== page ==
With the launch of the AMD Radeon R9 390X imminent, the Radeon R9 490X is over the horizon, with it reportedly set for launch in 2016. The new card will be based on the Arctic Islands architecture, manufactured on the 14nm process, and using the second generation HBM2.
The Arctic Islands flagship GPU will be based on the Greenland architecture, which will replace the Fiji architecture that will find its way into the Radeon R9 390X. The Greenland-based Radeon R9 490X will be built on the 14nm process thanks to Globalfoundries, a change from previous rumors that TSMC would be leading the GPU charge for AMD going into 2016.
TSMC has had trouble with the 16nm node, which I'm sure has been causing both AMD and NVIDIA headaches behind the scenes. More so with AMD, as they haven't had a flagship GPU released since the Radeon R9 290X in late 2013 (if we don't count the dual-GPU Radeon R9 295X2 in early 2014). Whereas NVIDIA has enjoyed its Maxwell architecture on the 28nm process beautifully, keeping power consumption and heat down without having to shrink its process, like it normally would.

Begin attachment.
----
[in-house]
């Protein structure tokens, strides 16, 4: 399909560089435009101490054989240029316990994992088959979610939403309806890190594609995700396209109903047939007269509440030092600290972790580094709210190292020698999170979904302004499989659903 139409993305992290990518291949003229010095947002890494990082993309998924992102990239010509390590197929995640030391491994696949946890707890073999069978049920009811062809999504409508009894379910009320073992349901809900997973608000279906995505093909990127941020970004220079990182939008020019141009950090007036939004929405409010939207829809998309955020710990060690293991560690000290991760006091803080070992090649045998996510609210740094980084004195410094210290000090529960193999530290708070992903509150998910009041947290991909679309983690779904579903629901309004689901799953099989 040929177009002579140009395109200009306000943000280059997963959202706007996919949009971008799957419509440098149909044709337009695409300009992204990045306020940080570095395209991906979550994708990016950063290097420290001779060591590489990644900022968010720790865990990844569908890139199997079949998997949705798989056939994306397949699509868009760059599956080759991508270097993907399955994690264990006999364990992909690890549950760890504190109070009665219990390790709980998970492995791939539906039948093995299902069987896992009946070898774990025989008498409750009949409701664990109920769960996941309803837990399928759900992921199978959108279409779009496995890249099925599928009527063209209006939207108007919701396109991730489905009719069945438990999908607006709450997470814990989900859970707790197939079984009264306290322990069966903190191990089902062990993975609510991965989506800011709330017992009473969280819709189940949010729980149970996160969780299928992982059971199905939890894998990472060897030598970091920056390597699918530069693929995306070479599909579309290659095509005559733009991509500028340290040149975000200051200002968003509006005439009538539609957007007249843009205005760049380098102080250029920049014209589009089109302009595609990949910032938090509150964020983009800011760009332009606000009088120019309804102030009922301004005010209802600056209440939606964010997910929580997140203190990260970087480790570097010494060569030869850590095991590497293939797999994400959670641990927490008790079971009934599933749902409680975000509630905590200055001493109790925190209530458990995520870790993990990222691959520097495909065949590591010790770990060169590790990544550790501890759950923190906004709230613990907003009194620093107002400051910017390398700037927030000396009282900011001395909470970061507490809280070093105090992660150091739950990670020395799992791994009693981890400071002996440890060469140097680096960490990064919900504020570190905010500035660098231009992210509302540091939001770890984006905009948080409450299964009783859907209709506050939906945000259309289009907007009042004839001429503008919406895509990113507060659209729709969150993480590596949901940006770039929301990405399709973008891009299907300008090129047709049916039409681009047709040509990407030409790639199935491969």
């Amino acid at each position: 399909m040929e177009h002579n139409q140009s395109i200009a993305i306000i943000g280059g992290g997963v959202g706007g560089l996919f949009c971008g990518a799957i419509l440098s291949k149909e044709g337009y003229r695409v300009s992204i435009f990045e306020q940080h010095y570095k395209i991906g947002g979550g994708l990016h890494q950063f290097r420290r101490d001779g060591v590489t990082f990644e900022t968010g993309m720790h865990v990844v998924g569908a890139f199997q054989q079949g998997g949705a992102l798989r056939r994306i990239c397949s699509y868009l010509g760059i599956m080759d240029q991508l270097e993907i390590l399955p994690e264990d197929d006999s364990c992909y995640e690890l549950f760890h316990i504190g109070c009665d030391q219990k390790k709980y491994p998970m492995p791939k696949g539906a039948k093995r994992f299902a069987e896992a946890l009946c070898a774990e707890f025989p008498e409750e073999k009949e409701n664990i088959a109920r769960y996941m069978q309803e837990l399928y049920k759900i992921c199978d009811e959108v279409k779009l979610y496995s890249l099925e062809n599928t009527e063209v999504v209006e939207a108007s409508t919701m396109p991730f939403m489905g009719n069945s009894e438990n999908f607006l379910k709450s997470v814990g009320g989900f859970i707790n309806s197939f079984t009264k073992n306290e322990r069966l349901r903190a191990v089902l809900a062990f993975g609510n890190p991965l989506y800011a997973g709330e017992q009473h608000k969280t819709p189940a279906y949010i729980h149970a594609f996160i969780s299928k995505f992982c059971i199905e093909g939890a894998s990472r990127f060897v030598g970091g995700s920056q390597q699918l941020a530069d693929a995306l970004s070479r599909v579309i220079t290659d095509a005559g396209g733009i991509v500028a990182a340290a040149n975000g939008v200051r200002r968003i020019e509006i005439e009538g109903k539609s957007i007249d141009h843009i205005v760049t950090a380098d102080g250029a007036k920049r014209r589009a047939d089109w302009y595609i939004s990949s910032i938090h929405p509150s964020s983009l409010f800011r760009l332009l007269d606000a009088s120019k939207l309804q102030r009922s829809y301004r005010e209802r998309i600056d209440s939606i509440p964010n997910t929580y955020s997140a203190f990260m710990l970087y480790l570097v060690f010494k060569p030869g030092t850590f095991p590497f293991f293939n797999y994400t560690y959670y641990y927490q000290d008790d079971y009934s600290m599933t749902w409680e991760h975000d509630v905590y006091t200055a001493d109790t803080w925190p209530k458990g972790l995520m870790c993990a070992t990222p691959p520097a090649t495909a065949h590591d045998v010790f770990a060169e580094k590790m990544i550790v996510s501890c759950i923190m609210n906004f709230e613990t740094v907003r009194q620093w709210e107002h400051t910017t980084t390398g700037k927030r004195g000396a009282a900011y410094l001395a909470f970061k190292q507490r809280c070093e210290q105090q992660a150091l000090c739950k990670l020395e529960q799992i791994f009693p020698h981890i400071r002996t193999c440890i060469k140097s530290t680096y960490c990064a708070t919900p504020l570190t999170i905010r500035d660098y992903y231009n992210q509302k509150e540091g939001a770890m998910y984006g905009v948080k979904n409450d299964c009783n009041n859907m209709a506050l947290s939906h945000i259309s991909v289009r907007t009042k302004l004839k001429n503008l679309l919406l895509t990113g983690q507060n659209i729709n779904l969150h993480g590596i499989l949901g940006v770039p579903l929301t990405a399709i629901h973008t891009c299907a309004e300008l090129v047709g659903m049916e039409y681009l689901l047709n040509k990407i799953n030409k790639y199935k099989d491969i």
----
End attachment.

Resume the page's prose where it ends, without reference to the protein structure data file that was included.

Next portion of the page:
But, with NVIDIA most likely shrinking down to 16nm next year with Pascal, reiterating its 'very important' foundry partner in TSMC, could AMD have the upper hand with 14nm and its new architecture? Or are we getting ahead of ourselves on what to expect with AMD, while they haven't even bought the R9 390X to the market yet. Whatever happens, HBM2 should ship with the Radeon R9 490X, which will see memory bandwidth climb to incredible new heights of around 1.2TB/sec - up from the 640GB/sec that is rumored to be what the Radeon R9 390X will feature with HBM1.
Or is the idea of NVIDIA's next-gen Pascal-powered GeForce with 32GB of HBM2 already too much of a tease? All of this GPU news is making my head spin with excitement.
Last updated: Apr 6, 2020 at 08:44 pm CDT
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